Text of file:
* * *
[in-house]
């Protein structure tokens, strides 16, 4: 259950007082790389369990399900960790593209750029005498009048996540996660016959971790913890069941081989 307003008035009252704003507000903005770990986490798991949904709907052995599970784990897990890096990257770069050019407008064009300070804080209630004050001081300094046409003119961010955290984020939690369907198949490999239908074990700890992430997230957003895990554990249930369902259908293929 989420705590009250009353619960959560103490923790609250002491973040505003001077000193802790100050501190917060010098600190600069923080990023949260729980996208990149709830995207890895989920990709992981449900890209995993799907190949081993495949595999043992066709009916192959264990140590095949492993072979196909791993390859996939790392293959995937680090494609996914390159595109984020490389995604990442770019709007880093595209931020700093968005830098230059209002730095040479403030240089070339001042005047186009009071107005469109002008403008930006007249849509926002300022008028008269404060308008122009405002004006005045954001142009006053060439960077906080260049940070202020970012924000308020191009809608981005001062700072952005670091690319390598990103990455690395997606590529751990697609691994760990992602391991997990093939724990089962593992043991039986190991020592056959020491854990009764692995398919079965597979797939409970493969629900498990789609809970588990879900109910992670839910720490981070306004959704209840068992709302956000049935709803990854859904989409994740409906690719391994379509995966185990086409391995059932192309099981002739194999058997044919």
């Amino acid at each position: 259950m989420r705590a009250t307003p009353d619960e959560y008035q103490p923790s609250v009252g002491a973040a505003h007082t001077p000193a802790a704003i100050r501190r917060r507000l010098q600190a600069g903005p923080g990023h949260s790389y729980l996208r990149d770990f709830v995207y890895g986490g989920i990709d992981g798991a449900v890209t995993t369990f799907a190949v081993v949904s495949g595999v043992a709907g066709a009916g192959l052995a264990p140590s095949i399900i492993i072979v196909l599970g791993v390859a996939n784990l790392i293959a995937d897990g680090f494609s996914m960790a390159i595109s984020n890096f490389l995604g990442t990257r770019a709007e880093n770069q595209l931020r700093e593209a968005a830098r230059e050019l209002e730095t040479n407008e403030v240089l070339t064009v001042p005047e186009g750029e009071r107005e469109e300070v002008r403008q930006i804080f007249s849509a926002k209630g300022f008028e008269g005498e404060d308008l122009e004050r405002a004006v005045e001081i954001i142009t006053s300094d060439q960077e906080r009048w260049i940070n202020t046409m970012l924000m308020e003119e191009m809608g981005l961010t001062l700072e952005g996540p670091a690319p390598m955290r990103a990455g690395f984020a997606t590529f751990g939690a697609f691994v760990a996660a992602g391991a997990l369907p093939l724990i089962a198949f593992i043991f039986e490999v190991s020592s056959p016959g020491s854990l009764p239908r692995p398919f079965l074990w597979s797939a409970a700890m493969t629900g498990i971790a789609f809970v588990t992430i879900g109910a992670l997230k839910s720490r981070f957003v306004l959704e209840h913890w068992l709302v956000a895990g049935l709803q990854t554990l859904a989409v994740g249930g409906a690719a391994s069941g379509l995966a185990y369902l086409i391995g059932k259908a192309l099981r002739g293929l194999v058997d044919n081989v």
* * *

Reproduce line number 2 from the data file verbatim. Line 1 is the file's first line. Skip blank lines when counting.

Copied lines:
């Protein structure tokens, strides 16, 4: 259950007082790389369990399900960790593209750029005498009048996540996660016959971790913890069941081989 307003008035009252704003507000903005770990986490798991949904709907052995599970784990897990890096990257770069050019407008064009300070804080209630004050001081300094046409003119961010955290984020939690369907198949490999239908074990700890992430997230957003895990554990249930369902259908293929 989420705590009250009353619960959560103490923790609250002491973040505003001077000193802790100050501190917060010098600190600069923080990023949260729980996208990149709830995207890895989920990709992981449900890209995993799907190949081993495949595999043992066709009916192959264990140590095949492993072979196909791993390859996939790392293959995937680090494609996914390159595109984020490389995604990442770019709007880093595209931020700093968005830098230059209002730095040479403030240089070339001042005047186009009071107005469109002008403008930006007249849509926002300022008028008269404060308008122009405002004006005045954001142009006053060439960077906080260049940070202020970012924000308020191009809608981005001062700072952005670091690319390598990103990455690395997606590529751990697609691994760990992602391991997990093939724990089962593992043991039986190991020592056959020491854990009764692995398919079965597979797939409970493969629900498990789609809970588990879900109910992670839910720490981070306004959704209840068992709302956000049935709803990854859904989409994740409906690719391994379509995966185990086409391995059932192309099981002739194999058997044919």